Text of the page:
Neuroscience is also supported by insights from human learning (Kolb, 1984; Maturana and Varela, 1987; Varela et al., 1991) and human development theory (Dewey, 1929; Werner, 1948; Harvey et al., 1961; Rogers, 1961; Schroder et al., 1967; Loevinger, 1976; Kohlberg and Ryncarz, 1990) on superior human cognitive moral maturity capacity. This is seen grounded in human freedom to choose both to be moral and how to engage in qualitative ways; “how” refers to a certain quality of cognitive processing which transcends subjectivity and engages in fluid, mutual inter-subjective ways of knowing (Rogers, 1961; Kegan, 1994). This quality of experiencing cognition is possible once a person freely “gives up” the safety of one's autonomous self-authorship on the basis of solitary reason—an ideal of conventional moral maturity based on the (Piaget, 1962) theory of development toward formal operations relying on abstract knowing (Flavell, 1963; Loevinger, 1976).
Rather than a mechanical (mono-logical), crystallized cognitive map already stored in the brain in the form of abstract schemas, enabling a purely adaptive cognitive processing on the basis of habituated knowing how to respond to a set of outside stimuli, being in conversation intervenes to change the very way a previously taken for granted form of action can be experienced and dynamically practiced anew. Transcending its very reliance on formal operational thinking, the processual self emerges from within a dialogical habitus experiencing, an organic way of being complete (integrated) in situ from within the process of narrative relational responsiveness (Akrivou, 2008), whereby one engages in the experience of relating genuinely with another human being as ground rather than a figure (James, 1979; Kohlberg and Ryncarz, 1990; Gendlin, 1997). This gradually develops a diverse set of the brain's cognitive pathways, as Bradbury- illustrates (in press) we learn “over time, to skillfully be with experience.”
The emergence of previously unthought degrees of freedom generates novel action and social learning from within conversational fields itself rather than previously known habituated response schemas (Akrivou and Bradbury-Huang, 2014). This idea can be illustrated by the language of co-emergence in enactivist theories of human learning (Maturana and Varela, 1987; Varela et al., 1991). A dialogic process of narrative consciousness replaces cultural tools, rules, conventions and language as mechanisms for action regulation. It is instead a dynamic view of human cognition, a socially responsive brain which intentionally self regulates itself to context and other human beings own responses (Lewis and Todd, 2007). This conception of habitus generates meaningful novel action, binding one's own conscious attention and other actors' causal intervention responses in the process of shared conversational learning (Baker et al., 2002).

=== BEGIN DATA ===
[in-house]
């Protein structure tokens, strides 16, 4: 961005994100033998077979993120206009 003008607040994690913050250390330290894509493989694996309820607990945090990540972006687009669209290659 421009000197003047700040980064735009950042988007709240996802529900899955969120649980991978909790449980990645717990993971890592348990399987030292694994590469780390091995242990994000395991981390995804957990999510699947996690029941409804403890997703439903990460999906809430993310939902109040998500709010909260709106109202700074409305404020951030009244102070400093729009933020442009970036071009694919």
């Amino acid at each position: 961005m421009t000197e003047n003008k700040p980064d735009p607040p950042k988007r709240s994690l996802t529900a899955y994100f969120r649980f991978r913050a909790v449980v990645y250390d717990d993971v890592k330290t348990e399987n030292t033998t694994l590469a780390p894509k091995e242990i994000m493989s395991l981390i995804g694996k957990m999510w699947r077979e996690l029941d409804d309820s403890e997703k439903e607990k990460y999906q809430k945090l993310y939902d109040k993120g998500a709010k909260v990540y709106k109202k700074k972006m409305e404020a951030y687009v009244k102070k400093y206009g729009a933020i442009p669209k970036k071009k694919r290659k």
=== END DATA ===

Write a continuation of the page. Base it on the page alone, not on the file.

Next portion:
In conclusion, in the frame of a dialogical conception supported by psychological and neuroscientific findings, habitus can be compatible with the social basis of human freedom and learning. A dialogical conception of habitus may allow for habitus counter-intuitive to Bourdieu (Akrivou and Bradbury-Huang, 2014) which can be compatible with the social basis of human freedom and learning. It is closer to Aristotle's idea that rational agents (ought to) remain conscious of which habits to embrace and an active role of human agents being a consequence of engaging with virtuous habits. Perhaps, our argument helps bring Bourdieu's habitus closer to Aristotle's inquiry on the significance on human intentional action for a social world capable for virtue.
Conflict of Interest Statement
The authors declare that the research was conducted in the absence of any commercial or financial relationships that could be construed as a potential conflict of interest.
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Keywords: consciousness, conversation, dialogue, habitus, human development, processual self, learning, neuroscience
Citation: Akrivou K and Di San Giorgio LT (2014) A dialogical conception of Habitus: allowing human freedom and restoring the social basis of learning. Front. Hum. Neurosci. 8:432. doi: 10.3389/fnhum.2014.00432
Received: 20 February 2014; Accepted: 28 May 2014;
Published online: 17 June 2014.
Edited by:Javier Bernacer, University of Navarra, Spain
Reviewed by:Jose Ignacio Murillo, University of Navarra, Spain
John Cromby, Loughborough University, UK